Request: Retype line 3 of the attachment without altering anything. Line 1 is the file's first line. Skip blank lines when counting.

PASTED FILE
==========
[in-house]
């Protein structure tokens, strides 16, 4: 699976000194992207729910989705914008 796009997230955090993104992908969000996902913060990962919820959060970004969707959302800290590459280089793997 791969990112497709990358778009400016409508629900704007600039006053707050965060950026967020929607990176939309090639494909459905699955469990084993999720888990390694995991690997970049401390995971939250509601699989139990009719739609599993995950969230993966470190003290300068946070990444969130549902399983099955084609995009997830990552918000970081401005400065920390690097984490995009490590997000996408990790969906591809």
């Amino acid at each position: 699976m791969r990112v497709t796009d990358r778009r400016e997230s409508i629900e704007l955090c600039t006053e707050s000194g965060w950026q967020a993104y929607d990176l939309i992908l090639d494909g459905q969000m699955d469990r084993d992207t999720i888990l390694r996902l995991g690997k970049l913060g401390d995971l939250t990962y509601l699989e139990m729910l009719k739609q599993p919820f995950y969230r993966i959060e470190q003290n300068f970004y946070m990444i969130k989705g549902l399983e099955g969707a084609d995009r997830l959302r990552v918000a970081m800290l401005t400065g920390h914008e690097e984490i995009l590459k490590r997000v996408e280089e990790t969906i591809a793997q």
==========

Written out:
């Amino acid at each position: 699976m791969r990112v497709t796009d990358r778009r400016e997230s409508i629900e704007l955090c600039t006053e707050s000194g965060w950026q967020a993104y929607d990176l939309i992908l090639d494909g459905q969000m699955d469990r084993d992207t999720i888990l390694r996902l995991g690997k970049l913060g401390d995971l939250t990962y509601l699989e139990m729910l009719k739609q599993p919820f995950y969230r993966i959060e470190q003290n300068f970004y946070m990444i969130k989705g549902l399983e099955g969707a084609d995009r997830l959302r990552v918000a970081m800290l401005t400065g920390h914008e690097e984490i995009l590459k490590r997000v996408e280089e990790t969906i591809a793997q």